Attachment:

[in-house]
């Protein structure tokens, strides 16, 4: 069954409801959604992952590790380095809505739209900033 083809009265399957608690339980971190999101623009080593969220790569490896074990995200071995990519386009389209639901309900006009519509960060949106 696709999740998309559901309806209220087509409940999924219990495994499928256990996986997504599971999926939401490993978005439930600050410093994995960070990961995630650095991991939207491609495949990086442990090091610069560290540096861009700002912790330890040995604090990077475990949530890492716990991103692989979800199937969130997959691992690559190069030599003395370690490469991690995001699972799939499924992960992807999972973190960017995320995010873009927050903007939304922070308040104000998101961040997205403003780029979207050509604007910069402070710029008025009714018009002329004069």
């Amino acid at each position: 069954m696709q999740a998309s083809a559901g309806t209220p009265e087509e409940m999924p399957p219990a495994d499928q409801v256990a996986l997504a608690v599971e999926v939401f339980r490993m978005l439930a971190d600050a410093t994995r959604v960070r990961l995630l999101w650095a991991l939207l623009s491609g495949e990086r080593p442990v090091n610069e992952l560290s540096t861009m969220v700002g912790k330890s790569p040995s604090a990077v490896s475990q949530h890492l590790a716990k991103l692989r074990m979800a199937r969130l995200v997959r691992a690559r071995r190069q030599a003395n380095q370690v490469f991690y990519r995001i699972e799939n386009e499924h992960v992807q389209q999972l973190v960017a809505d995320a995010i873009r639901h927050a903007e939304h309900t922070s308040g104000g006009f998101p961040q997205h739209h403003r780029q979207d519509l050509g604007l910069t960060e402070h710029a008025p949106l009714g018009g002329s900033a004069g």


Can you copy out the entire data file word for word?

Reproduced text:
[in-house]
């Protein structure tokens, strides 16, 4: 069954409801959604992952590790380095809505739209900033 083809009265399957608690339980971190999101623009080593969220790569490896074990995200071995990519386009389209639901309900006009519509960060949106 696709999740998309559901309806209220087509409940999924219990495994499928256990996986997504599971999926939401490993978005439930600050410093994995960070990961995630650095991991939207491609495949990086442990090091610069560290540096861009700002912790330890040995604090990077475990949530890492716990991103692989979800199937969130997959691992690559190069030599003395370690490469991690995001699972799939499924992960992807999972973190960017995320995010873009927050903007939304922070308040104000998101961040997205403003780029979207050509604007910069402070710029008025009714018009002329004069």
């Amino acid at each position: 069954m696709q999740a998309s083809a559901g309806t209220p009265e087509e409940m999924p399957p219990a495994d499928q409801v256990a996986l997504a608690v599971e999926v939401f339980r490993m978005l439930a971190d600050a410093t994995r959604v960070r990961l995630l999101w650095a991991l939207l623009s491609g495949e990086r080593p442990v090091n610069e992952l560290s540096t861009m969220v700002g912790k330890s790569p040995s604090a990077v490896s475990q949530h890492l590790a716990k991103l692989r074990m979800a199937r969130l995200v997959r691992a690559r071995r190069q030599a003395n380095q370690v490469f991690y990519r995001i699972e799939n386009e499924h992960v992807q389209q999972l973190v960017a809505d995320a995010i873009r639901h927050a903007e939304h309900t922070s308040g104000g006009f998101p961040q997205h739209h403003r780029q979207d519509l050509g604007l910069t960060e402070h710029a008025p949106l009714g018009g002329s900033a004069g």